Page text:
I, Ellie Sutcliffe, was the first Harrier home. In my first proper race back since injury, I took this one extremely cautiously, as the last time I ran over 6.5 miles, let alone 8.5, was way back in January. The conservative start paid off as I was able to make my way through the field once I knew that my calf was behaving itself and slowly clawed my way up to 18th place overall and 3rd female, finishing just 1 place and 20 seconds behind 2nd in 60:13, though some way off the time of 56 minutes I ran in my first year of running in 2011: a reminder of how much fitness I've lost these past few months!

Next in, just a few places behind me in 25th, was Jon Croome. Great to see Jon well and truly over his injury of last year and enjoying his off-road running again. His time of 62:07 shows his fitness is almost back to where it was too.

The run of the day, however, came from Jane Macdonald. Jane ran a perfectly paced, strong race and finished in a time of 70:11 in 69th place overall. However, she took the top spot in the women aged 45 category: this is her second categroy win, following her first at the tough Haytor Heller race last summer. Jane clearly has a talent for these tough, hilly off-road races and her improving performances are just reward for all the hard work she's put in in training since joining the Harriers last year. Well done!

Jane's win unfortunately came at the expense of a victory for Lorraine Croome, who also runs in the FV45 category and narrowly missed out on the win, having to content herself with 2nd place on this occasion. Nevertheless, Lorraine still had a good run and posted a solid time of 70:43 for 72nd spot overall.

An unusual purple technical tee-shirt was the reward for the 197 runners who completed this race, and what a joy to have a selection of extra small shirts so us more petite ladies can actually wear it for a change and not have to use it as a nighty!

Solid runs for the Harriers at the Bampton-Tiverton 7

The Harriers unfortunately didn't manage to put a couple of teams together for the Bampton to tiverton 7 mile road race which, this year, incorporated the Ross Shield team competitions within it, in addition to it being one of the counting races in the InStep Devon Championship race series.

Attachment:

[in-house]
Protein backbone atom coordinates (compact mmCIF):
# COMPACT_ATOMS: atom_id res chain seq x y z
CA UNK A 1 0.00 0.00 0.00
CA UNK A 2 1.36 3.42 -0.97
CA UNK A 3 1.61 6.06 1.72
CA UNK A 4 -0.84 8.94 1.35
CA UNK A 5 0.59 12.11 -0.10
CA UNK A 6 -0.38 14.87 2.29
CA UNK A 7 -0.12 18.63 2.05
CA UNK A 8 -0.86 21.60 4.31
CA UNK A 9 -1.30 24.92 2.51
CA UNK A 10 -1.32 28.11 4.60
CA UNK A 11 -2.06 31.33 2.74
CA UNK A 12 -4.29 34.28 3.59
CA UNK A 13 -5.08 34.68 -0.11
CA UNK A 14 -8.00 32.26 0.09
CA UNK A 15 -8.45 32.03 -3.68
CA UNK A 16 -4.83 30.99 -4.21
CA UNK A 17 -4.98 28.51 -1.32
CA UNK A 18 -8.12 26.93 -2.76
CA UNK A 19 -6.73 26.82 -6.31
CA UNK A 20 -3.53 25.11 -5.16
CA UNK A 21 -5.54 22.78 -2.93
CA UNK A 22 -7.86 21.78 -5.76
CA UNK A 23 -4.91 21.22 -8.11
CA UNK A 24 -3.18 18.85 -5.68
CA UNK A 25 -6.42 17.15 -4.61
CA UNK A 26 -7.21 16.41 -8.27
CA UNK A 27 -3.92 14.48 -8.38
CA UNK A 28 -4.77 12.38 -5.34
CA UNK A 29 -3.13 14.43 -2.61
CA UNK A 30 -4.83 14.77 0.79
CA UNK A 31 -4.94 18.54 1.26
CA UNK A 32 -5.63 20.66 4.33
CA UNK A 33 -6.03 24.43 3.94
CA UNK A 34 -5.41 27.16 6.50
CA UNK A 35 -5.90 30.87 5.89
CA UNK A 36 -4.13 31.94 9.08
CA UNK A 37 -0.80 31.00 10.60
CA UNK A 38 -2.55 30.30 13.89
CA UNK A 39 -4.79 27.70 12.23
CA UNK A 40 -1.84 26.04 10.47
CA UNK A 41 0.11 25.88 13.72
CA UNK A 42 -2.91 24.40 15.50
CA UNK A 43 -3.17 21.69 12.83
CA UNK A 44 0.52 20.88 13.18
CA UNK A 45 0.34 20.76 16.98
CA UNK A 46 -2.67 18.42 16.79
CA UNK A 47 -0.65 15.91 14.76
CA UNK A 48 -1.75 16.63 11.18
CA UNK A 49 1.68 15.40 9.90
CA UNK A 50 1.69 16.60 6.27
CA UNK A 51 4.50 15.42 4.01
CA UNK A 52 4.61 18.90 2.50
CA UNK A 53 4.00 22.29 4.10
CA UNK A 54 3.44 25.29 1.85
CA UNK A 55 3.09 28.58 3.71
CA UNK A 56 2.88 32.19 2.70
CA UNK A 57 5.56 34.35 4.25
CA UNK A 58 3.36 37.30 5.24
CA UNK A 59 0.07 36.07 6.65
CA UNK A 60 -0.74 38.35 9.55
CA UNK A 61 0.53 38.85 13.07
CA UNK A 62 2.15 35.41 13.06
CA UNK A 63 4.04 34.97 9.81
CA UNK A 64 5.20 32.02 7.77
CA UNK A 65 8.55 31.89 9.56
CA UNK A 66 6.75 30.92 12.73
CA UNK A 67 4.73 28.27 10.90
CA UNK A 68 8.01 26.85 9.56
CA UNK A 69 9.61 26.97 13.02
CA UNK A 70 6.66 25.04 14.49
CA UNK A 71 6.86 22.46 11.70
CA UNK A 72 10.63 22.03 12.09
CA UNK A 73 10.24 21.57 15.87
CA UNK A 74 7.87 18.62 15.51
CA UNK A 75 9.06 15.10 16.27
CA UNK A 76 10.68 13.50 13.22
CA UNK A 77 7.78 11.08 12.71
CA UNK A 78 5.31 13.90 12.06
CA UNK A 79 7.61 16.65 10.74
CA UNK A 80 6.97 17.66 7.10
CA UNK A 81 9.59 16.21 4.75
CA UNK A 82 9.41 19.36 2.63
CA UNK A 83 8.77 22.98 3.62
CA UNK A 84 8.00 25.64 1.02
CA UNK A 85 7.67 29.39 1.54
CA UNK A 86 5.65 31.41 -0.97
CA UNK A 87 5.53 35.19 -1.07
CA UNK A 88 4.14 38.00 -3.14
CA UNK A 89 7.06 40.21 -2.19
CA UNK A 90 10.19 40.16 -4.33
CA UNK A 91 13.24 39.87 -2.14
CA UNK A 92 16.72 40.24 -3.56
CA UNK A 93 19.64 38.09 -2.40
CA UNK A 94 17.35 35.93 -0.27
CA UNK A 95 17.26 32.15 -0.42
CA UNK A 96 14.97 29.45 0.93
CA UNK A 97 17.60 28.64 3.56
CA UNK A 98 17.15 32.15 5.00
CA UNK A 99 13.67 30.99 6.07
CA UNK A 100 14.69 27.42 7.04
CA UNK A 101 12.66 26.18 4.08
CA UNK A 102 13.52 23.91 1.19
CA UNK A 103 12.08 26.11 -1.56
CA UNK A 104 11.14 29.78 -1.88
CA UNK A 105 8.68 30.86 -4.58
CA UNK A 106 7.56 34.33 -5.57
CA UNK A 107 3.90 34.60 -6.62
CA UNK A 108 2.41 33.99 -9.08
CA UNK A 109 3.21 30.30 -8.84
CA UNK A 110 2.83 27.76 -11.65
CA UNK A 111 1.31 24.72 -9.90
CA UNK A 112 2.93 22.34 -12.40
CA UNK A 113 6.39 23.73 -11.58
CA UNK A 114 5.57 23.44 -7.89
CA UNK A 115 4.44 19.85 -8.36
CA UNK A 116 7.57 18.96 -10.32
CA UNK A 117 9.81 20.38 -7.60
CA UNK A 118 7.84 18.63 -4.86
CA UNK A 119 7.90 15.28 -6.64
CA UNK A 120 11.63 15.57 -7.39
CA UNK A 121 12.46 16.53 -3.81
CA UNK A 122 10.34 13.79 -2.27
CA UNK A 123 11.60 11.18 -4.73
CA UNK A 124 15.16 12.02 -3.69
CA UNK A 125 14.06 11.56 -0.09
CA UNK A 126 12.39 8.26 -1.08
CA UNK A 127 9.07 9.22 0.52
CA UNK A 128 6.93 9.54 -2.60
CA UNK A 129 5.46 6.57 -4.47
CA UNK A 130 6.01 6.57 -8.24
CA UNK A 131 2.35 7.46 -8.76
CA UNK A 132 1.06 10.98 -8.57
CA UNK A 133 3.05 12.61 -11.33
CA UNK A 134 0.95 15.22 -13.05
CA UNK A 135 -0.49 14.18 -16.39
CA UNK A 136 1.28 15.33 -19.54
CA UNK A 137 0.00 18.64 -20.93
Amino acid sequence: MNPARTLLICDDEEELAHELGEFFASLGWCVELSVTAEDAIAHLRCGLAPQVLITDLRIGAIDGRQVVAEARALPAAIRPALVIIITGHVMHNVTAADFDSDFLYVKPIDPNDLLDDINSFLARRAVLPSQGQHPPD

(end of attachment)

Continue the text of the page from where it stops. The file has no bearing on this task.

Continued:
Men's and ladies' team captains, Adam and Carly Miller, had hoped to get a couple of teams together for the race, but due to the event taking place on Easter Monday, many people were either away, recovering from the London Marathon, or out with injury. That said, a few Harriers did toe the start line and all gave good individual accounts of themselves.

Leading the team by example, Adam Miller was the first Harrier home, in the unlucky position of 4th overall (a.k.a., first one back to not get a prize), missing out on 3rd spot by just 21 seconds with his time of 40:41.

In 43rd place with a time of 50:03 was Andrew Johnson. Andrew is a big fan of historic  road race events such as these and always doles out some consistent performances, year after year.

Next, and coming in in quick succession, were our super-vet duo of Roger Rowe (97th in 60:28) and Mike Keep (98th in 60:37). After 5 knee operations and a life-time mileage count in the region of 50'000 miles, Roger has had to reign back his ambitions in recent years and just be content to be able to enjoy the sport at a more leisurely pace. Mike, however, is still running strongly for his age group and took a well deserved top spot in the over 70s category here - great work!

170 finished the race. Perhaps the being bused out to the start and/or running along a busy road that is not closed to traffic have led to a dimished uptake in numbers at this race. It would be a real shame to see it drop off the race calendar though as it is one of the longest standing races in the county.


The one that got away....

Scott-2-Trigs-Jordan was keen to text me and point out that I missed the poor chap's performance at the Exe to Axe race before Easter. My apologies Scott - you slipped through my net - so here's to rectify that and give you the mention your performance deserves!

In his heyday Alf Tupper was known as the “Tough of the Track”. The emphasis now in amateur running circles is much less on multiple circuits of the 400m oval so perhaps we could use the sobriquet “Tough of the Trail” for our 2 Trigs, as he is rapidly carving out a reputation for himself in the club for his strength in long distance, tough, off-road races.

His superb performance at the 4 Trigs event this year was, as you know, very well documented. He backed that up with another solid run at the infamous Grizzly race at the beginning of March. Clearly showing no ill-effects or signs of tiredness from what were, already, 2 very hard runs and perhaps the equivalent of a road marathon in terms of how much they take out of your legs, Scotty boy bounced back with fresh legs to tackle the Exe to Axe race. Normwall 20 miles long, diversions in both Sidmouth and Beer due to cliff landslides meant that the race was in fact nearer to the 22 mile mark this year. In light of this, Scott's time of 3:38:57 is very good indeed. He finished in 30th position in a field of 171 runners: the largest field assembled for some years, showing an ever-growing popularity for these types of tough challenges.